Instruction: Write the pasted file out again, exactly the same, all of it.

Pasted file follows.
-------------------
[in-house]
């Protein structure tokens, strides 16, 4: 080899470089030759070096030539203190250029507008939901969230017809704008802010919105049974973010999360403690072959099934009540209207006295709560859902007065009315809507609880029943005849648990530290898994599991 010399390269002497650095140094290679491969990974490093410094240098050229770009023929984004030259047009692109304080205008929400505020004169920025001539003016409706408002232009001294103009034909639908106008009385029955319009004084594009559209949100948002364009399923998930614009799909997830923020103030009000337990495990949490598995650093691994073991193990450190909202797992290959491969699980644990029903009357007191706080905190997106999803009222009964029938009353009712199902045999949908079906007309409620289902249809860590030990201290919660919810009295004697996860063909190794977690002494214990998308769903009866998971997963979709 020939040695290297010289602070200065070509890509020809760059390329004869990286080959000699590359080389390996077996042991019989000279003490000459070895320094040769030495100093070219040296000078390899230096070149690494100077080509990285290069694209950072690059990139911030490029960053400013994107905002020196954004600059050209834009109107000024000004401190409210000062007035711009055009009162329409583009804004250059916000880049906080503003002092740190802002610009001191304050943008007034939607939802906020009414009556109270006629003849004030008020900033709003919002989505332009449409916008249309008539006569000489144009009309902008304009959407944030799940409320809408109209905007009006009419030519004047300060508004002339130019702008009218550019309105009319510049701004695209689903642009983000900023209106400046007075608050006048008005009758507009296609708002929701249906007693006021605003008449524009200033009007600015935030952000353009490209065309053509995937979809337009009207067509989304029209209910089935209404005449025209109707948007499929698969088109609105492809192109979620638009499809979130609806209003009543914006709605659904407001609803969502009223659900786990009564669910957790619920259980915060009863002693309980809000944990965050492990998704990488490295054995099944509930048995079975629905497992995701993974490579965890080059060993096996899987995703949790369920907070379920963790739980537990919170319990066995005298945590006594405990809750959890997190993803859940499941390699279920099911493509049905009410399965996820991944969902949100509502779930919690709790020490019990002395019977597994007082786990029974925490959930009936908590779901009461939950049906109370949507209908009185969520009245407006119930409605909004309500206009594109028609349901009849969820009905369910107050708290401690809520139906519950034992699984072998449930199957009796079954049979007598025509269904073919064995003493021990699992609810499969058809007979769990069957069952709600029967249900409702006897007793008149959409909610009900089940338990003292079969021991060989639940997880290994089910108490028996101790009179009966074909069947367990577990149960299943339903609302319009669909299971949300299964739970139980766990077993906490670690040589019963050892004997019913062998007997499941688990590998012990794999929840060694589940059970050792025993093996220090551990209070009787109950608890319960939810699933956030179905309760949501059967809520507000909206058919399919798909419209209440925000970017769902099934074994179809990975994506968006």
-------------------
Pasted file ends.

[in-house]
């Protein structure tokens, strides 16, 4: 080899470089030759070096030539203190250029507008939901969230017809704008802010919105049974973010999360403690072959099934009540209207006295709560859902007065009315809507609880029943005849648990530290898994599991 010399390269002497650095140094290679491969990974490093410094240098050229770009023929984004030259047009692109304080205008929400505020004169920025001539003016409706408002232009001294103009034909639908106008009385029955319009004084594009559209949100948002364009399923998930614009799909997830923020103030009000337990495990949490598995650093691994073991193990450190909202797992290959491969699980644990029903009357007191706080905190997106999803009222009964029938009353009712199902045999949908079906007309409620289902249809860590030990201290919660919810009295004697996860063909190794977690002494214990998308769903009866998971997963979709 020939040695290297010289602070200065070509890509020809760059390329004869990286080959000699590359080389390996077996042991019989000279003490000459070895320094040769030495100093070219040296000078390899230096070149690494100077080509990285290069694209950072690059990139911030490029960053400013994107905002020196954004600059050209834009109107000024000004401190409210000062007035711009055009009162329409583009804004250059916000880049906080503003002092740190802002610009001191304050943008007034939607939802906020009414009556109270006629003849004030008020900033709003919002989505332009449409916008249309008539006569000489144009009309902008304009959407944030799940409320809408109209905007009006009419030519004047300060508004002339130019702008009218550019309105009319510049701004695209689903642009983000900023209106400046007075608050006048008005009758507009296609708002929701249906007693006021605003008449524009200033009007600015935030952000353009490209065309053509995937979809337009009207067509989304029209209910089935209404005449025209109707948007499929698969088109609105492809192109979620638009499809979130609806209003009543914006709605659904407001609803969502009223659900786990009564669910957790619920259980915060009863002693309980809000944990965050492990998704990488490295054995099944509930048995079975629905497992995701993974490579965890080059060993096996899987995703949790369920907070379920963790739980537990919170319990066995005298945590006594405990809750959890997190993803859940499941390699279920099911493509049905009410399965996820991944969902949100509502779930919690709790020490019990002395019977597994007082786990029974925490959930009936908590779901009461939950049906109370949507209908009185969520009245407006119930409605909004309500206009594109028609349901009849969820009905369910107050708290401690809520139906519950034992699984072998449930199957009796079954049979007598025509269904073919064995003493021990699992609810499969058809007979769990069957069952709600029967249900409702006897007793008149959409909610009900089940338990003292079969021991060989639940997880290994089910108490028996101790009179009966074909069947367990577990149960299943339903609302319009669909299971949300299964739970139980766990077993906490670690040589019963050892004997019913062998007997499941688990590998012990794999929840060694589940059970050792025993093996220090551990209070009787109950608890319960939810699933956030179905309760949501059967809520507000909206058919399919798909419209209440925000970017769902099934074994179809990975994506968006």